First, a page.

Submitted to: Crop Science
Publication Type: Peer Reviewed Journal
Publication Acceptance Date: 7/1/1999
Publication Date: N/A
Citation: Interpretive Summary: Conservation production systems continue to increase as an alternative system for reducing soil erosion and conserve soil water. However, lower yields due to greater immobilization, denitrification, and leaching have been reported as reasons for poor performance of surface applied N with conservation tillage practices. Nitrification inhibitors have shown to be effective in reducing these losses under conventional tilled soils. Field studies were conducted at El Reno, OK, to determine the effectiveness of two nitrification inhibitors (nitrapyrin and DCD-N) and their placement (broadcast and banded below seed) effect on aerial dry matter accumulation as well as uptake and redistribution of applied N among plant parts under no-till winter wheat production system. Results indicated that neither inhibitor significantly affected total dry matter accumulation, but there was a significant response from nitrification inhibitor, DCD, which was most effective in increasing N content when environmental conditions were favorable for leaching. Cooler temperatures and wet conditions in early spring prolonged the vegetative period, and accumulated greater N, but higher late-spring and early-summer temperatures reduced the duration of grainfill period. This resulted in greater N remaining in stem and glumes due to inefficient remobilization and translocation to grain. Results suggest that nitrification inhibitors can increase aerial N accumulation, but seasonal weather patterns will ultimately determine the amount and distribution of dry matter and N into plant parts including grain.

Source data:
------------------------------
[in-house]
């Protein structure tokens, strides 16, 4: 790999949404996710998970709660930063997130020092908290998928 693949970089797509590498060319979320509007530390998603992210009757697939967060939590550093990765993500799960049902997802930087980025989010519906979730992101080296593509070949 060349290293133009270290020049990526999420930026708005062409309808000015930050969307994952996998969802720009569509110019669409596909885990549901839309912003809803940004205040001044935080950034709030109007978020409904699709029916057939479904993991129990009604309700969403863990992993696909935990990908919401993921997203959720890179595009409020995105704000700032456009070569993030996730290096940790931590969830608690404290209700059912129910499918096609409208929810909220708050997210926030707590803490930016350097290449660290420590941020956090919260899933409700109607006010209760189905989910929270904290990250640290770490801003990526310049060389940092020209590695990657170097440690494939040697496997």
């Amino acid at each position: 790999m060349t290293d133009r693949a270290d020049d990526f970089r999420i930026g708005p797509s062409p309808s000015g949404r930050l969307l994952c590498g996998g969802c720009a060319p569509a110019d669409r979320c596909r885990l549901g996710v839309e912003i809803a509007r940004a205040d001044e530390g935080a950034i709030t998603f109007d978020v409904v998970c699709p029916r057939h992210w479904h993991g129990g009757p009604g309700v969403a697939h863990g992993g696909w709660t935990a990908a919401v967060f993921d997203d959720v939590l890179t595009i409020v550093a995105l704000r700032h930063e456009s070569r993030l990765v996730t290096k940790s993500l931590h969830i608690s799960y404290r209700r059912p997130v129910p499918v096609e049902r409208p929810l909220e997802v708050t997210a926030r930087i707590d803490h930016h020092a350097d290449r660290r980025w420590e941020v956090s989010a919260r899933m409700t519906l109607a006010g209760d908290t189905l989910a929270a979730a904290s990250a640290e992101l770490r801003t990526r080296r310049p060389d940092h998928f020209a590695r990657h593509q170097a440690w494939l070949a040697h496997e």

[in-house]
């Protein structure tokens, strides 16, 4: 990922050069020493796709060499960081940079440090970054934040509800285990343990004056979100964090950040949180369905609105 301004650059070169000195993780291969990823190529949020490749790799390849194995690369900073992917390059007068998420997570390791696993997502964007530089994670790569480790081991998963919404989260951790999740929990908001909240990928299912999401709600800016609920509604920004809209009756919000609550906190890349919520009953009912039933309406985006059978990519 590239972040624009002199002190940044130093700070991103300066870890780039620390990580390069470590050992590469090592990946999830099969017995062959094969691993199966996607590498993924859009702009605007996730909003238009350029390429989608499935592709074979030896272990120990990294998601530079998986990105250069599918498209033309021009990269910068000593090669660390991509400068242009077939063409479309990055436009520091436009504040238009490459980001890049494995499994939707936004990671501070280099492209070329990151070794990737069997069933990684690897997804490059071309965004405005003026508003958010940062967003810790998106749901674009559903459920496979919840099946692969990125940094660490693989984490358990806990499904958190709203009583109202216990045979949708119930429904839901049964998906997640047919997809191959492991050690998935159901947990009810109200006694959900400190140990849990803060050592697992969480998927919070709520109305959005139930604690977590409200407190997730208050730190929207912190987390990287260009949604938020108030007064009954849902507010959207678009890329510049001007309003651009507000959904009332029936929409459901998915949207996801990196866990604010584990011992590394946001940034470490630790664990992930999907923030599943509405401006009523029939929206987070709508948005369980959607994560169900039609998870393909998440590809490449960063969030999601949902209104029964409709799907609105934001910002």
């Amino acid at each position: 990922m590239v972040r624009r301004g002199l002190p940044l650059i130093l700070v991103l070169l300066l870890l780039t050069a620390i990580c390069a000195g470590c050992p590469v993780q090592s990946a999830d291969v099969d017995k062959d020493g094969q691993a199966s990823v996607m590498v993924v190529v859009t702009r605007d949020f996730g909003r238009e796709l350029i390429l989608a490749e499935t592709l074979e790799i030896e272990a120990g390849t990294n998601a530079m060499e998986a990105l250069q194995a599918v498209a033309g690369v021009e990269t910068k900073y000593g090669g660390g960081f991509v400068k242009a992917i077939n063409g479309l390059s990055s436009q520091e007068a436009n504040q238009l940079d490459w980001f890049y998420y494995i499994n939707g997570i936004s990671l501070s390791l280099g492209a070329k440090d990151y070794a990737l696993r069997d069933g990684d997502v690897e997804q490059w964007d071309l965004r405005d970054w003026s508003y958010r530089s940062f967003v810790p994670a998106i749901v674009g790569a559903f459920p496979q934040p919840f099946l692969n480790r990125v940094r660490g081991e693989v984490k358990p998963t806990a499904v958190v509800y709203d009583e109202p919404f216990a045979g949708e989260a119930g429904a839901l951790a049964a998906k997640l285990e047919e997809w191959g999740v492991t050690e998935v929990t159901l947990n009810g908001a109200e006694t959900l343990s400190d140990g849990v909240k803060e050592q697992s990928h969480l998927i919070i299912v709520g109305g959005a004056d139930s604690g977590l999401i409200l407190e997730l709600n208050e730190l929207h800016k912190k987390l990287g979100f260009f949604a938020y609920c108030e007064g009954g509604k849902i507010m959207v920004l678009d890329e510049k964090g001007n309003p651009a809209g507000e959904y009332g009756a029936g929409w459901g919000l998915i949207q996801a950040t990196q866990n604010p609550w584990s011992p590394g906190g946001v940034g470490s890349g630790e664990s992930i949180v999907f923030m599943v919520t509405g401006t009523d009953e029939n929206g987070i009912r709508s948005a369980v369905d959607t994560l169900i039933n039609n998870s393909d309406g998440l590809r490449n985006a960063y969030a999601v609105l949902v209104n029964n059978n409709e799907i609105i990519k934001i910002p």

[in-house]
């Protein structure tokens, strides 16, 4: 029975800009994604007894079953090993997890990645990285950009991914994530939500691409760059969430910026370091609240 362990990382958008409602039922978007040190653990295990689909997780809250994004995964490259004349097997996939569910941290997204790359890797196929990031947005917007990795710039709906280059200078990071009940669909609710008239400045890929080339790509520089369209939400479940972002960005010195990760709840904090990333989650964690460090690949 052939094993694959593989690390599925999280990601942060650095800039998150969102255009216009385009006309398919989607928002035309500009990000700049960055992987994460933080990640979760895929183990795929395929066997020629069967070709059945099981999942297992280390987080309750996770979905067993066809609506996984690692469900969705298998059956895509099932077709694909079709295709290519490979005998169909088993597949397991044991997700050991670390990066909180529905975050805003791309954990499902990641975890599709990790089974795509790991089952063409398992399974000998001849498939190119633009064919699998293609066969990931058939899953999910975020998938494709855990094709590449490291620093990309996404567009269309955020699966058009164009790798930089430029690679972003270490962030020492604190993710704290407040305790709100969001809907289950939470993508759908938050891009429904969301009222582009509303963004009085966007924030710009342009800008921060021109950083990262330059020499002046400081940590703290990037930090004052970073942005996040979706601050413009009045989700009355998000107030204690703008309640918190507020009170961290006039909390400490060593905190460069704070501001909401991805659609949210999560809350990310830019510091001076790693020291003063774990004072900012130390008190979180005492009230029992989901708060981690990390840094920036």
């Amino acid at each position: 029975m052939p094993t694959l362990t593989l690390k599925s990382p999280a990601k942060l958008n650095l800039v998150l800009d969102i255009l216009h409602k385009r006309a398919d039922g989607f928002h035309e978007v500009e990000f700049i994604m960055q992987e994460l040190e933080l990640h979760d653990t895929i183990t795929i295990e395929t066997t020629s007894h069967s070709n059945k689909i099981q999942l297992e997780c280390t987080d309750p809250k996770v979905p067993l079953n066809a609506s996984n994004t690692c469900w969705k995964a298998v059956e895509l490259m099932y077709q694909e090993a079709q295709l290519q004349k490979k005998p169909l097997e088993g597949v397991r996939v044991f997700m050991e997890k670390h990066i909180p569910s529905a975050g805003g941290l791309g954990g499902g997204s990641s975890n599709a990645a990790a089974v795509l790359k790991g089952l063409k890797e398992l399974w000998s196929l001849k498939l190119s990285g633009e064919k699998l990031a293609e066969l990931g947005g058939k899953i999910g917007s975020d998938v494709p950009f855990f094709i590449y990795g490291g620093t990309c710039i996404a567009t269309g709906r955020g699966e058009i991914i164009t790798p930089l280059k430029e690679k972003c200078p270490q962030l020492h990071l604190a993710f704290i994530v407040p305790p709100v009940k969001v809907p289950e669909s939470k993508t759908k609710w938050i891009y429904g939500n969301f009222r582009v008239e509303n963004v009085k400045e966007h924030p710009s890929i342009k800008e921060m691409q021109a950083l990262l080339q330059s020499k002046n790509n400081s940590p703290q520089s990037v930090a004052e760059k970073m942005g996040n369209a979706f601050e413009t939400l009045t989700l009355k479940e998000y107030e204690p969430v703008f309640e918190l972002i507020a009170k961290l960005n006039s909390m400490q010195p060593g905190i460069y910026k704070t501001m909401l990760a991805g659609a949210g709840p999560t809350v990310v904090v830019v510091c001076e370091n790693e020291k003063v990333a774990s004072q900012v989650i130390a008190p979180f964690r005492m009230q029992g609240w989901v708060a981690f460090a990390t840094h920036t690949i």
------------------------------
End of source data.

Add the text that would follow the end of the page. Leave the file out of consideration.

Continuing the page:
Technical Abstract: The objectives were to determine effects of urea placement, with and without the two nitrification inhibitors (NI) Nitrapyrin [2-chloro-6 trichloromethyl) pyridine](NP) and Dicyandiamide (DCD), on aerial dry matter and N accumulation. A 4-yr field study was conducted on Renfrow fine-silty, mixed, thermic Udertic Paleustolls) silt loam near El Reno, OK. .The seven treatments included urea fertilizer (60 kg N ha-1) with and without inhibitor, surface broadcast or placed 3 to 4 cm below the seed row, and a non-fertilized control. Neither inhibitor significantly affected total dry matter accumulation, but there was a significant fertilizer response compared to control. At spike emergence in 1991, when climatic conditions were favorable for early season wheat growth, aerial dry matter and N content were greater with either NP treatment, but at harvest, both DCD treatments were greater than urea broadcast. In 1993, when climatic conditions were favorable for leaching, DCD was most effective in slowing nitrification and increasing N uptake, regardless of placement. However, despite the prolonged vegetative growth period and greater N accumulation, higher late spring and early summer temperatures reduced the duration of grainfill period and therefore yield. This resulted in greater dry matter and N content in stems and chaff, presumably because of inefficient remobilization and translocation of soluble N from vegetative parts to grain. Results suggest that NIs can increase aerial N accumulation, but seasonal weather patterns will ultimately determine the amount and distribution of both dry matter and N in wheat.